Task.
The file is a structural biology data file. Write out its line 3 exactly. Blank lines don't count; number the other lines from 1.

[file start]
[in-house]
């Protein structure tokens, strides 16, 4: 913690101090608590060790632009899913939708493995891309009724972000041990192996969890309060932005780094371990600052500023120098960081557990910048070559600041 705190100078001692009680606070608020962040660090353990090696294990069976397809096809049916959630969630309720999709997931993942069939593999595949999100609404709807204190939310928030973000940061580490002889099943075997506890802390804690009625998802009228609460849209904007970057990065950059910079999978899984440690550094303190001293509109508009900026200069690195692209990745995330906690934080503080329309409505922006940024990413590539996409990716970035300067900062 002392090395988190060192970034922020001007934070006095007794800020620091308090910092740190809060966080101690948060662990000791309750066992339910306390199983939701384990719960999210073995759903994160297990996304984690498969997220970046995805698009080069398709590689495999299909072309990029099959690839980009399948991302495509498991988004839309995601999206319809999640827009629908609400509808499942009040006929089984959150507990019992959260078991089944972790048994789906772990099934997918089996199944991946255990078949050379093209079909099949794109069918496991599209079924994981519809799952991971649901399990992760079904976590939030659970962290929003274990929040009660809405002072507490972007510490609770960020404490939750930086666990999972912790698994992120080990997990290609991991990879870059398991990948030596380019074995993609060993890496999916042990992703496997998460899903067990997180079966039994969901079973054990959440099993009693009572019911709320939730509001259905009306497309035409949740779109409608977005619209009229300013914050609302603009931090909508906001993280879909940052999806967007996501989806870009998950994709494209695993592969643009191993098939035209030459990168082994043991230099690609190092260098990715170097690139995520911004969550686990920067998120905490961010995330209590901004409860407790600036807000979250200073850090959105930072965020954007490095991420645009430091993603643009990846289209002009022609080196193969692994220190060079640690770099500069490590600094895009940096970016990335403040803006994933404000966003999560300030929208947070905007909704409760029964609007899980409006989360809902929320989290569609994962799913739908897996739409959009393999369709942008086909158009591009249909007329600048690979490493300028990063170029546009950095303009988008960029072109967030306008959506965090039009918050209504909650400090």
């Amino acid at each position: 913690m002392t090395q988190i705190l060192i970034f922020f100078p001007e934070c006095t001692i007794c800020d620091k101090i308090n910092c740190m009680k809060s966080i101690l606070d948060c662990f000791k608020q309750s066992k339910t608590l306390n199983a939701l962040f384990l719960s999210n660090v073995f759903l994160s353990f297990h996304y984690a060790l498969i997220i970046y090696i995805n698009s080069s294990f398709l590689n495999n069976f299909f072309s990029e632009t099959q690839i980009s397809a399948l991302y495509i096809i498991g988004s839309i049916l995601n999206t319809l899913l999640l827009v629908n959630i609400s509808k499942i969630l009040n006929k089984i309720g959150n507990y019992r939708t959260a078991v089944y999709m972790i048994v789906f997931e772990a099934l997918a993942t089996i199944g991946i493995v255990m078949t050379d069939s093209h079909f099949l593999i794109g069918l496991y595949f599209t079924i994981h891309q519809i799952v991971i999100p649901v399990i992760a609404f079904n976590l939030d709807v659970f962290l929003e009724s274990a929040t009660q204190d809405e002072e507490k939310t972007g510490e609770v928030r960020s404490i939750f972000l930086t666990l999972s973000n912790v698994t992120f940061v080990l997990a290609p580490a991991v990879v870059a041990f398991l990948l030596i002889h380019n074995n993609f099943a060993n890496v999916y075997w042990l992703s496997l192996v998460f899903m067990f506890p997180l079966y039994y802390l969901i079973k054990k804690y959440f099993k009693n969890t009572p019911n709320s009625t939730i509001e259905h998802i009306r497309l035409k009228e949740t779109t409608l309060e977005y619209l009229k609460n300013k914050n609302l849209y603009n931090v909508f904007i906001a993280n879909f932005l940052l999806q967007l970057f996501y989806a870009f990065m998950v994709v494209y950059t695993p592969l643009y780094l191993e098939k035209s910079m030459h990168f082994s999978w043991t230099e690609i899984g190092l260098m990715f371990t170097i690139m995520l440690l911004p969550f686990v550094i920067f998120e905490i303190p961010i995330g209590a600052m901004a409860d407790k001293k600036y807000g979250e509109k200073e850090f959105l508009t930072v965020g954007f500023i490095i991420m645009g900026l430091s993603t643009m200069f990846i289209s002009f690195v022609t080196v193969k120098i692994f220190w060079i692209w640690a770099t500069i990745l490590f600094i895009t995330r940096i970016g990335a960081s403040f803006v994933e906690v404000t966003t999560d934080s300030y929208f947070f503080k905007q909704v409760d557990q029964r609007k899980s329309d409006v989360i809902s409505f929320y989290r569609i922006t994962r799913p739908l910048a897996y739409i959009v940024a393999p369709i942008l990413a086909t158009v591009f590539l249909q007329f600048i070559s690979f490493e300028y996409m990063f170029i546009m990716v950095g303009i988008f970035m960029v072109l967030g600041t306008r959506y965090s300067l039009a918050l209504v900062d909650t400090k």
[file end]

């Amino acid at each position: 913690m002392t090395q988190i705190l060192i970034f922020f100078p001007e934070c006095t001692i007794c800020d620091k101090i308090n910092c740190m009680k809060s966080i101690l606070d948060c662990f000791k608020q309750s066992k339910t608590l306390n199983a939701l962040f384990l719960s999210n660090v073995f759903l994160s353990f297990h996304y984690a060790l498969i997220i970046y090696i995805n698009s080069s294990f398709l590689n495999n069976f299909f072309s990029e632009t099959q690839i980009s397809a399948l991302y495509i096809i498991g988004s839309i049916l995601n999206t319809l899913l999640l827009v629908n959630i609400s509808k499942i969630l009040n006929k089984i309720g959150n507990y019992r939708t959260a078991v089944y999709m972790i048994v789906f997931e772990a099934l997918a993942t089996i199944g991946i493995v255990m078949t050379d069939s093209h079909f099949l593999i794109g069918l496991y595949f599209t079924i994981h891309q519809i799952v991971i999100p649901v399990i992760a609404f079904n976590l939030d709807v659970f962290l929003e009724s274990a929040t009660q204190d809405e002072e507490k939310t972007g510490e609770v928030r960020s404490i939750f972000l930086t666990l999972s973000n912790v698994t992120f940061v080990l997990a290609p580490a991991v990879v870059a041990f398991l990948l030596i002889h380019n074995n993609f099943a060993n890496v999916y075997w042990l992703s496997l192996v998460f899903m067990f506890p997180l079966y039994y802390l969901i079973k054990k804690y959440f099993k009693n969890t009572p019911n709320s009625t939730i509001e259905h998802i009306r497309l035409k009228e949740t779109t409608l309060e977005y619209l009229k609460n300013k914050n609302l849209y603009n931090v909508f904007i906001a993280n879909f932005l940052l999806q967007l970057f996501y989806a870009f990065m998950v994709v494209y950059t695993p592969l643009y780094l191993e098939k035209s910079m030459h990168f082994s999978w043991t230099e690609i899984g190092l260098m990715f371990t170097i690139m995520l440690l911004p969550f686990v550094i920067f998120e905490i303190p961010i995330g209590a600052m901004a409860d407790k001293k600036y807000g979250e509109k200073e850090f959105l508009t930072v965020g954007f500023i490095i991420m645009g900026l430091s993603t643009m200069f990846i289209s002009f690195v022609t080196v193969k120098i692994f220190w060079i692209w640690a770099t500069i990745l490590f600094i895009t995330r940096i970016g990335a960081s403040f803006v994933e906690v404000t966003t999560d934080s300030y929208f947070f503080k905007q909704v409760d557990q029964r609007k899980s329309d409006v989360i809902s409505f929320y989290r569609i922006t994962r799913p739908l910048a897996y739409i959009v940024a393999p369709i942008l990413a086909t158009v591009f590539l249909q007329f600048i070559s690979f490493e300028y996409m990063f170029i546009m990716v950095g303009i988008f970035m960029v072109l967030g600041t306008r959506y965090s300067l039009a918050l209504v900062d909650t400090k």